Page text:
1514.8.12 Southeast Asia

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Southeast Asia features a complex range of terrains and land–sea contrasts. Across the region, temperature has been increasing at a rate of 0.14°C to 0.20°C per decade since the 1960s (Tangang et al., 2007), coupled with a rising number of hot days and warm nights, and a decline in cooler weather (Manton et al., 2001; Caesar et al., 2011). A positive trend in the occurrence of heavy (top 10% by rain amount) and light (bottom 5%) rain events and a negative trend in moderate (25 to 75%) rain events has been observed (Lau and Wu, 2007). Annual total wet-day rainfall has increased by 22 mm per decade, while rainfall from extreme rain days has increased by 10 mm per decade (Alexander et al., 2006; Caesar et al., 2011).

Several large-scale phenomena influence the climate of this region. While ENSO (Section 14.4) influence is predominant in East Malaysia and areas east of it, Maritime continent monsoon (Section 14.2.3) influences the climate in Peninsular Malaya. The impact of the IOD (Section 14.3.3) is more prominent in eastern Indonesia. Thus climate variability and trends differ vastly across the region and between seasons. Between 1955 and 2005 the ratio of rainfall in the wet to the dry seasons increased (Aldrian and Djamil, 2008). This appears to be at least in part consistent with an upward trend of the IOD. While an increasing frequency of extreme events has been reported in the northern parts of South East Asia, decreasing trends in such events are reported in Myanmar (Chang, 2011); see also Figure 14.25.

For a given region, strong seasonality in change is observed. In Peninsular Malaya during the southwest monsoon season, total rainfall and the frequency of wet days decreased, but rainfall intensity increased in much of the region (Deni et al., 2010). During the northeast monsoon, total rainfall, the frequency of extreme rainfall events, and rainfall intensity all increased over the peninsula (Suhaila et al., 2010). High-resolution model simulations are necessary to resolve complex terrain such as in Southeast Asia (Nguyen et al., 2012; Section In a RCM downscaling simulation using the A1B emission scenario (Chotamonsak et al., 2011), regional average rainfall was projected to increase, consistent with a combination of the ‘warmer getting wetter’ mechanism (Section 14.3.1), an increase in summer monsoon, though there is a lack of consensus on future ENSO changes. The spatial pattern of change is similar to that projected in the AR4 (Christensen et al., 2007, Section 11.4).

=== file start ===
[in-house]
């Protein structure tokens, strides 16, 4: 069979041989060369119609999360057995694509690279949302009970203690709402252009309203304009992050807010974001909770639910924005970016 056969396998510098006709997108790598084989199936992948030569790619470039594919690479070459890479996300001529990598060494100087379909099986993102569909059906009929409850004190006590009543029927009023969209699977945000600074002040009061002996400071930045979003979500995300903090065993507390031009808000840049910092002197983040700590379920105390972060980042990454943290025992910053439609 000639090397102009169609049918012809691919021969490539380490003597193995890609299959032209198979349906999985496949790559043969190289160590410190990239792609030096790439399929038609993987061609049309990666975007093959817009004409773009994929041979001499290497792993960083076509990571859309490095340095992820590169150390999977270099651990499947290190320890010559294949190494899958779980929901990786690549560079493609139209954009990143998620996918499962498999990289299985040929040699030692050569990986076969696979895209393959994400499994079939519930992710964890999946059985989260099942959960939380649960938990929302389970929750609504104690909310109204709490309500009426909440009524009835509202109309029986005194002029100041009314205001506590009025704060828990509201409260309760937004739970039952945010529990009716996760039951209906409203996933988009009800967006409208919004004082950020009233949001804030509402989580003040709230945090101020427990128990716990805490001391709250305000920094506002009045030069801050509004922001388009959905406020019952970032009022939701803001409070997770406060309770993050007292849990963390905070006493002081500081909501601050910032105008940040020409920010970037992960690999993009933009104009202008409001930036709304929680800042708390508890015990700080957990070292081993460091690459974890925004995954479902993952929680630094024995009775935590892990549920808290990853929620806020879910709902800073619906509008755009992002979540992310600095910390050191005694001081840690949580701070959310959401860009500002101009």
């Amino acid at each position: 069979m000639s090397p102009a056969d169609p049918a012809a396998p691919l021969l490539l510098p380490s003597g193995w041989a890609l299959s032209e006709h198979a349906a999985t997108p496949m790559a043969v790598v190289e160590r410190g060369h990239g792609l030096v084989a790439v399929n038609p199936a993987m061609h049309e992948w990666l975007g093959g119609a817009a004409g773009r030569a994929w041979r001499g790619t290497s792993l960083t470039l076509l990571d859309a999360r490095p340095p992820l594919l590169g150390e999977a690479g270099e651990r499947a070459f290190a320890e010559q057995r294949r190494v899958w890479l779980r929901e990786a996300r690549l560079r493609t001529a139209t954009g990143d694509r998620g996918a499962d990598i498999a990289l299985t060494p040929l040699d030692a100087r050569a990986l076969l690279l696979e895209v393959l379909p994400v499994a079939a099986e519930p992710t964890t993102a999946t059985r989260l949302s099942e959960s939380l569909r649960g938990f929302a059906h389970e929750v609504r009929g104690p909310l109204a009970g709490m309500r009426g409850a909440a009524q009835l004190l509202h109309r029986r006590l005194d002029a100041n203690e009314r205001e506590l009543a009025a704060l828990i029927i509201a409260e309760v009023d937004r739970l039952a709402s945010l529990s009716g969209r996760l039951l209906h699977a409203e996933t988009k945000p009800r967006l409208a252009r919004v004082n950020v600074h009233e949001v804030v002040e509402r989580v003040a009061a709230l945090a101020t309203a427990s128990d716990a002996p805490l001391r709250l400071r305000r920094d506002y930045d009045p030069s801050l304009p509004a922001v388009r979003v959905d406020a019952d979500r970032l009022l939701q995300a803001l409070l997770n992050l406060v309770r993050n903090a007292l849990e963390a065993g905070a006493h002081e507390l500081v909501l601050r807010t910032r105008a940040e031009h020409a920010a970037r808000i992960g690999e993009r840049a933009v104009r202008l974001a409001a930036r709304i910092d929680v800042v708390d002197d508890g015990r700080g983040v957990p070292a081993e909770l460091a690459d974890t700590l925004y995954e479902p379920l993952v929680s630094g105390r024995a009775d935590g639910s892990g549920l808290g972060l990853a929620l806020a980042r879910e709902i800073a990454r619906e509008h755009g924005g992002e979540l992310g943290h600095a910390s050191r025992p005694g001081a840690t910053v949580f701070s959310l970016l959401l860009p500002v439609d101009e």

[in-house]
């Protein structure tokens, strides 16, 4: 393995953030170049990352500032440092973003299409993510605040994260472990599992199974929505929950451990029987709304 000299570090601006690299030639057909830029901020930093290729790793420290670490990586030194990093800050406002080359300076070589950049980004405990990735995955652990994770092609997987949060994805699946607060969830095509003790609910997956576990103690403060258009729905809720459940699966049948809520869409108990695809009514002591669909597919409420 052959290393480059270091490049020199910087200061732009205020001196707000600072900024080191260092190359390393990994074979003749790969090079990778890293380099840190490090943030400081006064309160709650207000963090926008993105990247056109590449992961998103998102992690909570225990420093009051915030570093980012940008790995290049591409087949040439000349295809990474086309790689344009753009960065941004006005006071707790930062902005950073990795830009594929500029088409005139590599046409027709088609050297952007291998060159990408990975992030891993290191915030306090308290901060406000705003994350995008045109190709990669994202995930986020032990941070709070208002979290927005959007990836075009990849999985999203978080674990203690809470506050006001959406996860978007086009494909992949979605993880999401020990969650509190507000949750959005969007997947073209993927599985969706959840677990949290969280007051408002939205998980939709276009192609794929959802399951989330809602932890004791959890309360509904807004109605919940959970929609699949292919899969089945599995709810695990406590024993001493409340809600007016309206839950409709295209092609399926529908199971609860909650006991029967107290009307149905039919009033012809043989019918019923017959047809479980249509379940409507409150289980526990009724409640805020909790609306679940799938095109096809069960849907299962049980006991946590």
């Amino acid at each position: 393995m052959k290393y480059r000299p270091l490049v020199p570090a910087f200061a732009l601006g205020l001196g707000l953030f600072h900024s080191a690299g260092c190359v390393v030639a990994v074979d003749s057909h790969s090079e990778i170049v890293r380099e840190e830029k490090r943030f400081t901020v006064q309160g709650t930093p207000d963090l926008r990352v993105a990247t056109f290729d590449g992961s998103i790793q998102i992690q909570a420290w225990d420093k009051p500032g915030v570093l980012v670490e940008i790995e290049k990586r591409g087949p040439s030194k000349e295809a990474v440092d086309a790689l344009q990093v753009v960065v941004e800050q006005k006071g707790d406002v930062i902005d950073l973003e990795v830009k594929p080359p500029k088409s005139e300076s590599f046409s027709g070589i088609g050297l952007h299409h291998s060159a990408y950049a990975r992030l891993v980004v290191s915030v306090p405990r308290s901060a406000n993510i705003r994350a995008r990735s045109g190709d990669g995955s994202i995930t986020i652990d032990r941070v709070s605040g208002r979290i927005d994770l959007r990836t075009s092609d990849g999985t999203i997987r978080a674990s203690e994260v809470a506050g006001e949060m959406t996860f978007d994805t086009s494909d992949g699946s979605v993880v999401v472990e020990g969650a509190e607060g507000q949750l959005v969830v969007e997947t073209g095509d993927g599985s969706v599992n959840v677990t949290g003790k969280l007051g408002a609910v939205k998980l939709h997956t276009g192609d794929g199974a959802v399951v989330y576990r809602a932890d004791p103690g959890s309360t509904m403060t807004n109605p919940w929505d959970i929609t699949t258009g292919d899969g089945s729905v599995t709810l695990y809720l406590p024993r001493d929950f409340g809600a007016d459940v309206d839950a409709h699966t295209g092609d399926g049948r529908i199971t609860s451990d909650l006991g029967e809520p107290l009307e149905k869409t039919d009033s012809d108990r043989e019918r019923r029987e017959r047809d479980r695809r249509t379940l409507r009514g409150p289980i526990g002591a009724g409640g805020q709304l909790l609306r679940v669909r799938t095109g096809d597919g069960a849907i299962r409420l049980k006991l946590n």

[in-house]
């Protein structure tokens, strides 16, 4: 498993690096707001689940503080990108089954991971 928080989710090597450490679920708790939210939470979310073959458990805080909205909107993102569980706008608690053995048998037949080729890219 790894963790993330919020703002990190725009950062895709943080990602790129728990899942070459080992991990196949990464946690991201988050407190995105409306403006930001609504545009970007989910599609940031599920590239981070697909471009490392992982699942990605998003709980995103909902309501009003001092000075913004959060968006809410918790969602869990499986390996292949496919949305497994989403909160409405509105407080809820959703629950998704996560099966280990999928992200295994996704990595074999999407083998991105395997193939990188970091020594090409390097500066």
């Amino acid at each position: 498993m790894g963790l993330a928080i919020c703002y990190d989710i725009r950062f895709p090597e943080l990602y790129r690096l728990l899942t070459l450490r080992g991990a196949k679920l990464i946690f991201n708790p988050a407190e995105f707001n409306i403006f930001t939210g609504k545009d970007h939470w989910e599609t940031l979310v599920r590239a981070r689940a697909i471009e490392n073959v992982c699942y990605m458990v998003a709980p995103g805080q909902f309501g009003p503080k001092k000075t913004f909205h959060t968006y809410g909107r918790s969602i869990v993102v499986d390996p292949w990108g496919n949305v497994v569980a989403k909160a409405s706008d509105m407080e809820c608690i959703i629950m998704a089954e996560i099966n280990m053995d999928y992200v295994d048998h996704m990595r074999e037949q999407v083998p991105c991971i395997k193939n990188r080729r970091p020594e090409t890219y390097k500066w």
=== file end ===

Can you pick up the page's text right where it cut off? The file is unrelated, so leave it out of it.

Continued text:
The median increase in temperature over land ranges from 0.8°C in RCP2.6 to 3.2°C in RCP8.5 by the end of this century (2081–2100). A moderate increase in precipitation is projected for the region: 1% in RCP2.6 increasing to 8% in RCP8.5 by 2100 (Table 14.1, Supplementary Material Table 14.SM.1a to 14.SM.1c, Figures 14.27 and AI.64 to AI.65). On islands neighbouring the southeast tropical Indian Ocean, rainfall is projected to decrease during July to November (the IOD prevalent season), consistent with a slower oceanic warming in the east than in the west tropical Indian Ocean, despite little change projected in the IOD (Section 14.3.3).

In summary, warming is very likely to continue with substantial sub-regional variations. There is medium confidence in a moderate increase in rainfall, except on Indonesian islands neighbouring the southeast Indian Ocean. Strong regional variations are expected because of terrain.

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